NASA tests 3D-printed rocket injector
Taking 3D-printing to new heights, NASA has just created a rocket engine injector using the technology, and it passed their test with flying colors.
Aerojet Rocketdyne has teamed up with NASA to create a 3D-printed rocket engine injector. You can imagine that such a components needs to be both reliable and hardy, and that’s why NASA employed a technique slightly more advanced than what your average 3D-printed figure is made with.
The process NASA used in making the injector is called “additive manufacturing”, which involves blasting metal powder with a laser until it melts into a single component. NASA scientists believe the technique may be used to create entire spacecrafts in the future.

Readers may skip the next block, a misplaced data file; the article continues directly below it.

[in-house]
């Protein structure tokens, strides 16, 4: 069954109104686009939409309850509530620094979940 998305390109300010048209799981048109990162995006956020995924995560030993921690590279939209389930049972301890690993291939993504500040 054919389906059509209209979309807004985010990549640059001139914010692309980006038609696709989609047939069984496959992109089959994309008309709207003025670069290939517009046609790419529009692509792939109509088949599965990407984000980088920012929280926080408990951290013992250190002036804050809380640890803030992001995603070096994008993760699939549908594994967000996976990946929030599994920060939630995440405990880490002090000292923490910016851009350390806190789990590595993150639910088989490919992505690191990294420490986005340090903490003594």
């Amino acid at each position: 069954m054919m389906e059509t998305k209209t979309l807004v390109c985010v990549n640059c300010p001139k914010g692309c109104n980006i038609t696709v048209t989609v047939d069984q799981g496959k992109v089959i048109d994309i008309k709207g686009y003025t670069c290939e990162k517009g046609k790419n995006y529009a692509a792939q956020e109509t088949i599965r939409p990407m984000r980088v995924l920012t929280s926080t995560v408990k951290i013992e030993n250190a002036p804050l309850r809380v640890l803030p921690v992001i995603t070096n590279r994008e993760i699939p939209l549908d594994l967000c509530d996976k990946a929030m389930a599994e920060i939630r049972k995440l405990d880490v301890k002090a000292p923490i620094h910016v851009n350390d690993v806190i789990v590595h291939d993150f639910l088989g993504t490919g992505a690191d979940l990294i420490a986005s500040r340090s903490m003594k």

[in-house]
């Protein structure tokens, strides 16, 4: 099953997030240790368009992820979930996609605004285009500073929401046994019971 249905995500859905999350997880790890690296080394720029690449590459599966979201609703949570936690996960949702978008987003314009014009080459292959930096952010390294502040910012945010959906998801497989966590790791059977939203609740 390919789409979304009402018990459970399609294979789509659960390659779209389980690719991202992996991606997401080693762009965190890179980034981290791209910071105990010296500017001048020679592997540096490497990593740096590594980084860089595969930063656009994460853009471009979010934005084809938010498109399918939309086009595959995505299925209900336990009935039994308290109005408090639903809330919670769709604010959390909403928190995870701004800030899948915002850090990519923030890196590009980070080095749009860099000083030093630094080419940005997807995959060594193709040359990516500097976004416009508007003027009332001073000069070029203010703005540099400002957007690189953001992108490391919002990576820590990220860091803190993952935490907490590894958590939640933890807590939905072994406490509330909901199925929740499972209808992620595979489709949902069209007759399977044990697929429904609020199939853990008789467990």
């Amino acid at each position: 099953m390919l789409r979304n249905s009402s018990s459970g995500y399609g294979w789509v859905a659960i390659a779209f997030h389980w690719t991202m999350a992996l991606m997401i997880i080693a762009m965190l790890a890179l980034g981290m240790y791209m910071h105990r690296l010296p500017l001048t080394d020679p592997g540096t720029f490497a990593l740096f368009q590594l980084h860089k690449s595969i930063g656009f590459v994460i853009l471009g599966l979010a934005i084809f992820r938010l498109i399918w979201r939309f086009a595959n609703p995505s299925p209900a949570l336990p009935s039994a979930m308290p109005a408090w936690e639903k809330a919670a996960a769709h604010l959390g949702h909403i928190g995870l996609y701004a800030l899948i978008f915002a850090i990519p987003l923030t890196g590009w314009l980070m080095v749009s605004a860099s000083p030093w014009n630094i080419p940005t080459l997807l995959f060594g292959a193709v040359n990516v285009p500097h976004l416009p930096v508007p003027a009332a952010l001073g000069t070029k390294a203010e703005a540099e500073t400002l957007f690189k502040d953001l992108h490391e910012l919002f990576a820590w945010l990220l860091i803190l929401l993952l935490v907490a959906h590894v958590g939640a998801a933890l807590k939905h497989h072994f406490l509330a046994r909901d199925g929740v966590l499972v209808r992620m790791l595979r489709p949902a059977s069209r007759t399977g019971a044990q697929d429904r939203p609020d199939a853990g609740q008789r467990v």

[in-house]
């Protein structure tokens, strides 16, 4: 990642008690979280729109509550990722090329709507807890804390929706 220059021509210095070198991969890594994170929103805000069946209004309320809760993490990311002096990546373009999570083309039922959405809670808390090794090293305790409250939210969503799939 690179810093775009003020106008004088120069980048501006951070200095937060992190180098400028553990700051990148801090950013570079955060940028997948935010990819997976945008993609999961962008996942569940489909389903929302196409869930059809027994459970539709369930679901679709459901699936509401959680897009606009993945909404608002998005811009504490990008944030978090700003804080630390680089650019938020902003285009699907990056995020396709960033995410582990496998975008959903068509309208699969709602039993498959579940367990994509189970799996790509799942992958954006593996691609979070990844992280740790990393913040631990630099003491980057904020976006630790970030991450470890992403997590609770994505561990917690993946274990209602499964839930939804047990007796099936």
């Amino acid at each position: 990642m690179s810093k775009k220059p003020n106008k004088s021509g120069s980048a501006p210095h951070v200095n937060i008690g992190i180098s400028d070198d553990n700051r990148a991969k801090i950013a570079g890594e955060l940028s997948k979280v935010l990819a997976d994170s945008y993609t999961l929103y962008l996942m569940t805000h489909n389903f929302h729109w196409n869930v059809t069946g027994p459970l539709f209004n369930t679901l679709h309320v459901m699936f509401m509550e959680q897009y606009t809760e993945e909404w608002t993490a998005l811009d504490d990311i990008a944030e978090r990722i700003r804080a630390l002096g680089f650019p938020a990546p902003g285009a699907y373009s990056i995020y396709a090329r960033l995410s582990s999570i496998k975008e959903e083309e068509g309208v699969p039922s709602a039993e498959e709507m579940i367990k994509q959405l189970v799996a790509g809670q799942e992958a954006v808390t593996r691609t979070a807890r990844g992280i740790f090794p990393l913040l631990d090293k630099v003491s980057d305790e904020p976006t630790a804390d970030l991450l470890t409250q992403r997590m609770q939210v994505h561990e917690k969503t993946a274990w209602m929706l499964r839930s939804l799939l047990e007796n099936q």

The component has passed NASA’s test
The benefits of this manufacturing method are many: It’s faster, taking only about half the time needed to make a component using traditional techniques and in addition, costs are only about 30% of that of conventional assembly. It also allows for easy spacecraft manufacture in space, removing the need for extremely expensive orbital launches. Finally, and perhaps most significantly, it reduces the number of components needed, thereby reducing the number of components that can fail.
So far there are no plans for testing out the 3D-printed rocket injector until some time in 2017; there’s still work to be done on it. For right now though, things are moving on according to plan, and the technology seems to be fruitful.